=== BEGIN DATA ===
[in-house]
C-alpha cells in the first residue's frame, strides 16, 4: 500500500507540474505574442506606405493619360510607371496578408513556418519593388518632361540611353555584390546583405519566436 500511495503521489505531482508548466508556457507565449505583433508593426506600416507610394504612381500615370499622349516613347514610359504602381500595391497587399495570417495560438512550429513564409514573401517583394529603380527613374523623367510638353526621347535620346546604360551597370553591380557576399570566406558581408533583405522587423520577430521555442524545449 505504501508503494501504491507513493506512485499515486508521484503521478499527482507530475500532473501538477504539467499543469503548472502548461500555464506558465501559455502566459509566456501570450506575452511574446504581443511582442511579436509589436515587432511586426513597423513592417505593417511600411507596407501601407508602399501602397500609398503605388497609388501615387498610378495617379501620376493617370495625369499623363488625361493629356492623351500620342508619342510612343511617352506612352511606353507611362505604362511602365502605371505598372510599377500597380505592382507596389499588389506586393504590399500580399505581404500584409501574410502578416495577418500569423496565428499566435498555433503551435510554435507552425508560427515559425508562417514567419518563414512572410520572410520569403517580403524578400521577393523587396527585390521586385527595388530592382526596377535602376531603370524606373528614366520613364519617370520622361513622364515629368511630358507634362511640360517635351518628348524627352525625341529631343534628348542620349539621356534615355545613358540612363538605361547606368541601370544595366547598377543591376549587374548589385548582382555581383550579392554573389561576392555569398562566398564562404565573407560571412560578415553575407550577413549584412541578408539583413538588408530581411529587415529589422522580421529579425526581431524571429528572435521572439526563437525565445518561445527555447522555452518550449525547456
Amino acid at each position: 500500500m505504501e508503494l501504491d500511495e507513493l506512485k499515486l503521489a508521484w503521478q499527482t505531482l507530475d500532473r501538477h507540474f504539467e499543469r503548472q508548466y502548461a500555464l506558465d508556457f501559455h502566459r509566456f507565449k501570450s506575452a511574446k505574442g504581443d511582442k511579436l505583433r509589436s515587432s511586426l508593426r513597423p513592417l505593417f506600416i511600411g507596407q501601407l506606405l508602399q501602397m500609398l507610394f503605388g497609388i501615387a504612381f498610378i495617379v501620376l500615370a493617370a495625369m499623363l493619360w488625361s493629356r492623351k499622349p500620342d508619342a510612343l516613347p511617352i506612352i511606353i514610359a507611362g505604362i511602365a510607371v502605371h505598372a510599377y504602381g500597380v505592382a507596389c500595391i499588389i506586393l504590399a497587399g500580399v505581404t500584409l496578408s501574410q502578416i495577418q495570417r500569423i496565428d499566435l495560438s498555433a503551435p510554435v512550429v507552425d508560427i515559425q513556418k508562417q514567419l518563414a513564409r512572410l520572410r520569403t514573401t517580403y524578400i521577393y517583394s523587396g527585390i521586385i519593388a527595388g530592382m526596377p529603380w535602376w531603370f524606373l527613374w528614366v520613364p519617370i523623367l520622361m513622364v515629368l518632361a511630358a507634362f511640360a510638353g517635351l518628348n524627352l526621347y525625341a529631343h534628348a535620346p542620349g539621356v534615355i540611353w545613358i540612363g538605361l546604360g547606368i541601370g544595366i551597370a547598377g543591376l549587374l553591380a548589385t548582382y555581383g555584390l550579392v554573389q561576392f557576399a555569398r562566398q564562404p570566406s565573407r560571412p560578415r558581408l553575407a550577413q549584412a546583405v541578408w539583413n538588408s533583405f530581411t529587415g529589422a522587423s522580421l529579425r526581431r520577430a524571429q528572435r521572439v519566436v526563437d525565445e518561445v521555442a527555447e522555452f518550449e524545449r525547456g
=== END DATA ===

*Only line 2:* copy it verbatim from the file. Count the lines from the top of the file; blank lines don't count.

C-alpha cells in the first residue's frame, strides 16, 4: 500500500507540474505574442506606405493619360510607371496578408513556418519593388518632361540611353555584390546583405519566436 500511495503521489505531482508548466508556457507565449505583433508593426506600416507610394504612381500615370499622349516613347514610359504602381500595391497587399495570417495560438512550429513564409514573401517583394529603380527613374523623367510638353526621347535620346546604360551597370553591380557576399570566406558581408533583405522587423520577430521555442524545449 505504501508503494501504491507513493506512485499515486508521484503521478499527482507530475500532473501538477504539467499543469503548472502548461500555464506558465501559455502566459509566456501570450506575452511574446504581443511582442511579436509589436515587432511586426513597423513592417505593417511600411507596407501601407508602399501602397500609398503605388497609388501615387498610378495617379501620376493617370495625369499623363488625361493629356492623351500620342508619342510612343511617352506612352511606353507611362505604362511602365502605371505598372510599377500597380505592382507596389499588389506586393504590399500580399505581404500584409501574410502578416495577418500569423496565428499566435498555433503551435510554435507552425508560427515559425508562417514567419518563414512572410520572410520569403517580403524578400521577393523587396527585390521586385527595388530592382526596377535602376531603370524606373528614366520613364519617370520622361513622364515629368511630358507634362511640360517635351518628348524627352525625341529631343534628348542620349539621356534615355545613358540612363538605361547606368541601370544595366547598377543591376549587374548589385548582382555581383550579392554573389561576392555569398562566398564562404565573407560571412560578415553575407550577413549584412541578408539583413538588408530581411529587415529589422522580421529579425526581431524571429528572435521572439526563437525565445518561445527555447522555452518550449525547456